Massively Overthinking: Jumping the shark in MMOs

Alternate title: The one with Tyler's epic Draenei rant


I’m sure those few people out there still bearing a grudge over the Rune-keeper would disagree with me, but one of the things that attracts me to LOTRO is my sense that it’s never jumped the shark and done something truly out of whack for the game. It’s fantasy, but it’s pretty low for fantasy, at least from the characters’ vantage. The usable magic is relatively limited. You spend a lot of time riding around and performing very mundane combat with mostly mundane skills and enemies, for Tolkien’s world especially. Constrained by lore, the devs never really even try jumping the shark.

That consistency appeals to me. I’m never gonna log in one day and find a Samurai/Ninja continent. Mounts aren’t going to be flying mounts tomorrow. It’s never going to suddenly present as a dramatically different game or setting. Did you like leveling on the ground? Now you’re leveling… in spaaaaaaace. Nope. The lore keeps it all in check.

That’s definitely not true in other games; sometimes when the designers have the wild freedom to change the mechanics of the game, they change the core setting and gameplay loop to the point that it doesn’t even feel like the same MMO from one expansion to the next.

So let’s dig into this for Overthinking this week. I’ve asked the Massively OP writers to talk about their thoughts on shark-jumping when it comes to game changes, either thematic or mechanical. Which MMOs have done it shamelessly? Did it work? And which MMOs have made consistency of mechanics and lore their signature move?

Andrew Ross (@dengarsw): I’m having more trouble thinking of who doesn’t jump the shark, but my issue with many games (especially MMOs) is when the lore doesn’t mention why our characters can repeatedly come back from the dead but lore characters can’t (or at least, within the lore – sorry Bolvar!). For that reason, World of Warcraft feels like a persistent offender. How much retcon has the community endured? What in-game reason was there to go from 40 person raids to 25 or to have a limit at all? I know that lore often takes a far back seat to mechanics at Blizz (Overwatch personally feels like the biggest of their titles to do this), and it’s probably a big reason I can’t motivate myself to even read the books. The wikis are often good enough.

Asheron’s Call had Dr. Who’s Police Box randomly appear, but both universes allowed for that in my opinion. Both games actually felt pretty consistent about staying true to their lore, and when AC1 started to (kind of?) rewrite AC2’s future history, it made sense because players messed with the timeline.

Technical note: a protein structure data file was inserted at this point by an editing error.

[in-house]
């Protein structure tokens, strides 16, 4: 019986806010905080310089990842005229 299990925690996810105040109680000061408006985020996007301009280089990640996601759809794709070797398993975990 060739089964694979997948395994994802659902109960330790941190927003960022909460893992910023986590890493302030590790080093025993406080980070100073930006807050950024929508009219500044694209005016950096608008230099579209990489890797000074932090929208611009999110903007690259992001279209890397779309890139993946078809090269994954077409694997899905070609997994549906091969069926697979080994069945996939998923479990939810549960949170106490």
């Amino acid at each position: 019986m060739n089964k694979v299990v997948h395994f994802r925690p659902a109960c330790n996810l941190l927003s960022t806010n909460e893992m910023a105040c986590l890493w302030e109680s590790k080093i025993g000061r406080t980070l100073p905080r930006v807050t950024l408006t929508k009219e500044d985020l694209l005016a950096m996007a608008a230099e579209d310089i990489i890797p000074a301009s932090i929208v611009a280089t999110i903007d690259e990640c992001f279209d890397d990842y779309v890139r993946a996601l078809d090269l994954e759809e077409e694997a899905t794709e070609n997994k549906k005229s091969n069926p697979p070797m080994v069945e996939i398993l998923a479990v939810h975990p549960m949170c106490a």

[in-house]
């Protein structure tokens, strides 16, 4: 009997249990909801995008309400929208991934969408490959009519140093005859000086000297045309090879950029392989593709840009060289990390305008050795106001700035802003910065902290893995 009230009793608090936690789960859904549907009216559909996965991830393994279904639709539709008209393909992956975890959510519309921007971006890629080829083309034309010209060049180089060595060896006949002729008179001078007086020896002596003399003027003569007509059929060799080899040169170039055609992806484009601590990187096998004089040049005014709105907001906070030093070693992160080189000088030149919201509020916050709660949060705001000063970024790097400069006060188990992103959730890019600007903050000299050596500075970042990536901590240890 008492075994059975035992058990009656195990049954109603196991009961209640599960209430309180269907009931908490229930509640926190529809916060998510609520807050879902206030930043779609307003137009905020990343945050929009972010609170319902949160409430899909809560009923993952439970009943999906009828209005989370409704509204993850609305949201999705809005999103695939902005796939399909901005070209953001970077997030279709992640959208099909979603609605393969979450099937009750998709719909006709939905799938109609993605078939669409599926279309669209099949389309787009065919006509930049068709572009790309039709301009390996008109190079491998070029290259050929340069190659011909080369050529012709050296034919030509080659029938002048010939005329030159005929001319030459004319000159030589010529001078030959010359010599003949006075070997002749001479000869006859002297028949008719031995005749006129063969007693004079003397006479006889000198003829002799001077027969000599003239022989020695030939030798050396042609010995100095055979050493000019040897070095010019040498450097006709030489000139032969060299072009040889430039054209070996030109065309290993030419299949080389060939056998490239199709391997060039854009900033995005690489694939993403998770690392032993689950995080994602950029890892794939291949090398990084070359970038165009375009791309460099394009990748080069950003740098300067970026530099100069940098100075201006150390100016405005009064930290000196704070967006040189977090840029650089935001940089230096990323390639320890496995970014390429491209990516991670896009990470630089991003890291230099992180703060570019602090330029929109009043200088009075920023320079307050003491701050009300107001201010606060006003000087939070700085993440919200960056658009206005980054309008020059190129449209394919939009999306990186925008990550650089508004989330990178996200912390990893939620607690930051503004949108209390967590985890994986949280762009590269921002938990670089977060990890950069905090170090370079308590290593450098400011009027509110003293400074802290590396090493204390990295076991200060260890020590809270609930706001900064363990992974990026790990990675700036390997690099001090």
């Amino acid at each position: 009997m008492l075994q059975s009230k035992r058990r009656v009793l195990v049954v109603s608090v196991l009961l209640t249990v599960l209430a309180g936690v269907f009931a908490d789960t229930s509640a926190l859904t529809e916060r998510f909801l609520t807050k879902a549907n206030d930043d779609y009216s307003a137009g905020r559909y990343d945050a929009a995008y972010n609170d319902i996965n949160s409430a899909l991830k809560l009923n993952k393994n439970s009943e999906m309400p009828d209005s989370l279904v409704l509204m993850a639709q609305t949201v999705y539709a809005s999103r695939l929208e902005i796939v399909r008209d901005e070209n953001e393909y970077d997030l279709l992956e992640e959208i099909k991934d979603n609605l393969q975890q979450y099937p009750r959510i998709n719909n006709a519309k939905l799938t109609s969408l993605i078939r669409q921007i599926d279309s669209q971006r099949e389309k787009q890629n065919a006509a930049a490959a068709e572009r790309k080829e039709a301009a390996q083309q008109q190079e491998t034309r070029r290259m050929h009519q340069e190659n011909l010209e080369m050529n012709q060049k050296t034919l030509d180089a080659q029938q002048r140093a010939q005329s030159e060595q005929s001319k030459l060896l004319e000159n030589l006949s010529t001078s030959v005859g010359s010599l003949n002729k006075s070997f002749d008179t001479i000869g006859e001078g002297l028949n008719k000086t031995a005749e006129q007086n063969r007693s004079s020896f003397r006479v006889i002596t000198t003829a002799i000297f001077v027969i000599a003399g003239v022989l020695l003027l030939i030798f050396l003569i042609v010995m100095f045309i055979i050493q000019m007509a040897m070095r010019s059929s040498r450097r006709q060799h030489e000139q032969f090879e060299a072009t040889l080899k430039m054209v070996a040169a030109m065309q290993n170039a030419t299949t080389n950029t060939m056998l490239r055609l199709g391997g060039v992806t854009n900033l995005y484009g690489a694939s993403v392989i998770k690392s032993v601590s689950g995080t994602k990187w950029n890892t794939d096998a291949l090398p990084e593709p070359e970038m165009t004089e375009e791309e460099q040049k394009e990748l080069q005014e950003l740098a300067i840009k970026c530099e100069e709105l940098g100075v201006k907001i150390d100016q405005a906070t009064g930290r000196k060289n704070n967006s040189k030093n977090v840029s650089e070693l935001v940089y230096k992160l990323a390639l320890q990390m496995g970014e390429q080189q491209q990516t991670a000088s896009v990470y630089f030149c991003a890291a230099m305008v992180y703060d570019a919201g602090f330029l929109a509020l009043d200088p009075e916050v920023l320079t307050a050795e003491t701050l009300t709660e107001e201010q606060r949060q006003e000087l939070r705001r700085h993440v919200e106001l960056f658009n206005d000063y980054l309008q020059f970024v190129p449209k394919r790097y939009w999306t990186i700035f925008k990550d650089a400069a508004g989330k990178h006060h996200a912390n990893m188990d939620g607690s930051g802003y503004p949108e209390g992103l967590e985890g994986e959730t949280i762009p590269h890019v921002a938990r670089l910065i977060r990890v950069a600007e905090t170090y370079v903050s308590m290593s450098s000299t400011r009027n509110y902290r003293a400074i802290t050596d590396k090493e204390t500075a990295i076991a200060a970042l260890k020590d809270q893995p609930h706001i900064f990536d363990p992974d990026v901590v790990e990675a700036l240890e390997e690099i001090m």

Star Wars: The Old Republic was fun within the single-player storylines for the most part. I remember my Bounty Hunter feeling pretty tough, but as soon as there was a Sith on scene, I recall being knocked into my place. The only problem was that against other players, Sith were balanced so that non-force users could beat them one on one for the most part, and that really ruins the immersion. Jedi may not force choke or use force lightning, but even they should have been tougher opponents had the game followed the lore.

Istaria was another one that never felt like it jumped the shark, at least while I was playing it.

Man, even Pokemon GO has trouble with lore in that for whatever reason remote raiders are basically holograms. The in-game lore could have allowed for the use of the “Fly” ability, which is the series’ fast travel, but maybe cause players to be fatigued in their rush to get there on time to lower their power.

Whatever the case, it sadly feels like the most successful games break immersion, and that’s really disappointing. I’d love it if I could be proven wrong, though!

Brianna Royce (@nbrianna, blog): Since I already talked about how LOTRO breaks free of this problem, let me switch gears here and talk about one most of you probably won’t remember: Zentia, and how it most definitely didn’t pull off a mid-game shark-jump. I adored that MMO, don’t get me wrong. But Zentia presented itself as a cute PvE questing MMO with a cartoony Daoist theme where you could play a baby as a tank. It was weird, so you expected more weirdness. But at level 20, the game suddenly became a game that was basically about warring PvP ganking guilds and guild wars instead of about questing through an idyllic Chinese countryside. Overnight. It was jarring, and clearly it didn’t work for western players since the game didn’t last long here. I still lament what a waste of an adorable gameplay loop and unique setting that turned out to be.

Carlo Lacsina (@UltraMudkipEX), YouTube): I’m not sure if this is exactly a “shark-jumping” moment, but when Guild Wars: Nightfall introduced heroes, that was a huge change for me. It was for the better, though. Since I was an Assassin main, heroes meant that I could just go with the next mission. I didn’t have to wait for a tank, and I could edit the character builds the way I wanted. That was a really good change, though, so I wouldn’t really call it jumping the shark. I honestly don’t know if I can recall any expansions or changes I wasn’t happy with outside the occasional nerf/buff to a character class. But that’s not super drastic, so it’s not really an issue with me.

If anything, the most jarring change was how different GW2 was compared to the original. It controlled so differently, and the PvP was sooo much more different. But that horse died a long time ago, and I’ve since accepted it. I don’t know, maybe it’s just because I’m pretty open minded with change, so I don’t inherently see change in a game as a bad thing.

Eliot Lefebvre (@Eliot_Lefebvre, blog): Frankly, I feel like “jumping the shark” as an idea is one of those concepts that wore out its welcome as soon as it became a fixture of pop culture. Like the Bechdel Test, as soon as people started trying to categorize and chart it, the very concept ceased being useful in any real capacity. Yes, that means “jumping the shark” has itself jumped the shark.

Plus, the whole concept refers to the moment when a show began not just a marked but irreversible decline in quality – the sort of thing where it was clear that whatever original motivating animus there may have been for the show to exist had gone out the window altogether. Most of the obvious moments like that don’t exist for MMOs. Yeah, sure, the NGE changed a lot of what made Star Wars Galaxies fans happy with the game, but a lot of the positive changes to the game came after that happened (a fact I know by listening to people talk about it here). As much as people complained about Wings of the Goddess and Abyssea in Final Fantasy XI, the fact is that the very next expansion was much more warmly received… and the subsequent concluding meta-scenario was even more liked, meaning that this supposed “shark jump” really wasn’t.